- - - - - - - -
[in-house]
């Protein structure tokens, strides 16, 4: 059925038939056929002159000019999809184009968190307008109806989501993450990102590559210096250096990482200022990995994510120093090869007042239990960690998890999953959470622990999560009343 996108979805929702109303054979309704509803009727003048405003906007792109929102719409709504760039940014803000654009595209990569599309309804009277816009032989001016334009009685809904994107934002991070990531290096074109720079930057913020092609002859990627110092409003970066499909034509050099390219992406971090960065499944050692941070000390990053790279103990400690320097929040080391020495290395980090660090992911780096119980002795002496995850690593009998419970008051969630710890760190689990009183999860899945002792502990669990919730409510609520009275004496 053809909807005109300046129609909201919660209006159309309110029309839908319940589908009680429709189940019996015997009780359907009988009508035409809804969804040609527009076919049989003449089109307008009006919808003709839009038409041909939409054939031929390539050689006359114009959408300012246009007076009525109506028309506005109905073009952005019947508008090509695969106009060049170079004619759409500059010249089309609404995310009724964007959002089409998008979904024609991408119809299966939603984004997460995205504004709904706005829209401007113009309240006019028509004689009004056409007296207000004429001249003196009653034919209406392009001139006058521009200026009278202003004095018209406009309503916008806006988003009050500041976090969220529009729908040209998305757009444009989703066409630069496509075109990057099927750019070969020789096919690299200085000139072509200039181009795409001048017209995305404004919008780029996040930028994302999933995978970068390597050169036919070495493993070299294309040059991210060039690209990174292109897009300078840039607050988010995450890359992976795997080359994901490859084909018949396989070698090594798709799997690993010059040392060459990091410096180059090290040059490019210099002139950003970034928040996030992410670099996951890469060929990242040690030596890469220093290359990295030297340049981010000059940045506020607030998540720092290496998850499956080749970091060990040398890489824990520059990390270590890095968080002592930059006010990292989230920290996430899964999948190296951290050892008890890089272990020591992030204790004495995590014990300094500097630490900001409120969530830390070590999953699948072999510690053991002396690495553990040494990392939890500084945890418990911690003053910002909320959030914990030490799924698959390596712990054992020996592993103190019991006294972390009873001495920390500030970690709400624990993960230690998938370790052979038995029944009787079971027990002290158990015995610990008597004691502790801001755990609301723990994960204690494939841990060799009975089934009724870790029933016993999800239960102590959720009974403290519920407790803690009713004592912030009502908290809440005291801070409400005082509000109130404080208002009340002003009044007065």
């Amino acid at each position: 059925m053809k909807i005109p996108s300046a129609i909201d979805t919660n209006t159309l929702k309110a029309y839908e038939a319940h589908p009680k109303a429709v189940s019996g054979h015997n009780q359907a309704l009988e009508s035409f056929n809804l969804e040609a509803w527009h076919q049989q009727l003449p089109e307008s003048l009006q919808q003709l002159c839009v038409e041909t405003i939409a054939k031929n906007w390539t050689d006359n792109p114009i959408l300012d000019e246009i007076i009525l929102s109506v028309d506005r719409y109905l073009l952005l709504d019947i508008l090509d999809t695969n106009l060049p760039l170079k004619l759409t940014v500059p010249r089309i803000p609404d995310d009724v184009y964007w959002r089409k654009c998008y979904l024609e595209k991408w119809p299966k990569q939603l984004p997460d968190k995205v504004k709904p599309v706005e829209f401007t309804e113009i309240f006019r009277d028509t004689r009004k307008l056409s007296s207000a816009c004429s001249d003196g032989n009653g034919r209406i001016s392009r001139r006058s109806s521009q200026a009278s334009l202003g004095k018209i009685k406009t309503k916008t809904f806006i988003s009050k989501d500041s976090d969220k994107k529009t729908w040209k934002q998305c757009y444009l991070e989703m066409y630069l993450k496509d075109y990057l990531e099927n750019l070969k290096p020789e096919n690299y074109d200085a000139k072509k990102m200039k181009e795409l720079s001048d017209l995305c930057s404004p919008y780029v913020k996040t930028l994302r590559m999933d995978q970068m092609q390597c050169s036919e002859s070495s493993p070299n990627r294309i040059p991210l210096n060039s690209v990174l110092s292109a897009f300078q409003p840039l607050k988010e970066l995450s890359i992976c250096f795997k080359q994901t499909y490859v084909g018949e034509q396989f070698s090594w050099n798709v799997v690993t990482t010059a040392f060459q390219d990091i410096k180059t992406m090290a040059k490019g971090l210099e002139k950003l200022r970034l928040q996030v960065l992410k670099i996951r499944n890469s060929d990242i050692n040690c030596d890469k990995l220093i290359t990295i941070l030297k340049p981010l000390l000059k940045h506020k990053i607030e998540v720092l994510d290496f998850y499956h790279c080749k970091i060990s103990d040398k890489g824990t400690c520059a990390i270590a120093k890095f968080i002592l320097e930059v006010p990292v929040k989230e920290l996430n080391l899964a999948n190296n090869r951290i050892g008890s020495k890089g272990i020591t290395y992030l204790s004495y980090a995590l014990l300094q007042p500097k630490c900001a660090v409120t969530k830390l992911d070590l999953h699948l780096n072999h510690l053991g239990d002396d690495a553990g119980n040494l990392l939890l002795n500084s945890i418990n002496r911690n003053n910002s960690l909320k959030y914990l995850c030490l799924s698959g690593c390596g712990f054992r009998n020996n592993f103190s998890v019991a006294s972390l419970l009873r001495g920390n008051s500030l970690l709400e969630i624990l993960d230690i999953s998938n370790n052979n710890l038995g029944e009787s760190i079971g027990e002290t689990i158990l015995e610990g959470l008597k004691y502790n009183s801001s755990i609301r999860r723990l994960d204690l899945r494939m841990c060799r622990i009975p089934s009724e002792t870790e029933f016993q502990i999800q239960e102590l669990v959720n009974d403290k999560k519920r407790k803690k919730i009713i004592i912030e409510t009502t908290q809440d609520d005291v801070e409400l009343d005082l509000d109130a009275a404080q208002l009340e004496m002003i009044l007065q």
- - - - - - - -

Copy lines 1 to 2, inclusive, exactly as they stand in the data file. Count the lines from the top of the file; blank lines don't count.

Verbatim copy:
[in-house]
């Protein structure tokens, strides 16, 4: 059925038939056929002159000019999809184009968190307008109806989501993450990102590559210096250096990482200022990995994510120093090869007042239990960690998890999953959470622990999560009343 996108979805929702109303054979309704509803009727003048405003906007792109929102719409709504760039940014803000654009595209990569599309309804009277816009032989001016334009009685809904994107934002991070990531290096074109720079930057913020092609002859990627110092409003970066499909034509050099390219992406971090960065499944050692941070000390990053790279103990400690320097929040080391020495290395980090660090992911780096119980002795002496995850690593009998419970008051969630710890760190689990009183999860899945002792502990669990919730409510609520009275004496 053809909807005109300046129609909201919660209006159309309110029309839908319940589908009680429709189940019996015997009780359907009988009508035409809804969804040609527009076919049989003449089109307008009006919808003709839009038409041909939409054939031929390539050689006359114009959408300012246009007076009525109506028309506005109905073009952005019947508008090509695969106009060049170079004619759409500059010249089309609404995310009724964007959002089409998008979904024609991408119809299966939603984004997460995205504004709904706005829209401007113009309240006019028509004689009004056409007296207000004429001249003196009653034919209406392009001139006058521009200026009278202003004095018209406009309503916008806006988003009050500041976090969220529009729908040209998305757009444009989703066409630069496509075109990057099927750019070969020789096919690299200085000139072509200039181009795409001048017209995305404004919008780029996040930028994302999933995978970068390597050169036919070495493993070299294309040059991210060039690209990174292109897009300078840039607050988010995450890359992976795997080359994901490859084909018949396989070698090594798709799997690993010059040392060459990091410096180059090290040059490019210099002139950003970034928040996030992410670099996951890469060929990242040690030596890469220093290359990295030297340049981010000059940045506020607030998540720092290496998850499956080749970091060990040398890489824990520059990390270590890095968080002592930059006010990292989230920290996430899964999948190296951290050892008890890089272990020591992030204790004495995590014990300094500097630490900001409120969530830390070590999953699948072999510690053991002396690495553990040494990392939890500084945890418990911690003053910002909320959030914990030490799924698959390596712990054992020996592993103190019991006294972390009873001495920390500030970690709400624990993960230690998938370790052979038995029944009787079971027990002290158990015995610990008597004691502790801001755990609301723990994960204690494939841990060799009975089934009724870790029933016993999800239960102590959720009974403290519920407790803690009713004592912030009502908290809440005291801070409400005082509000109130404080208002009340002003009044007065």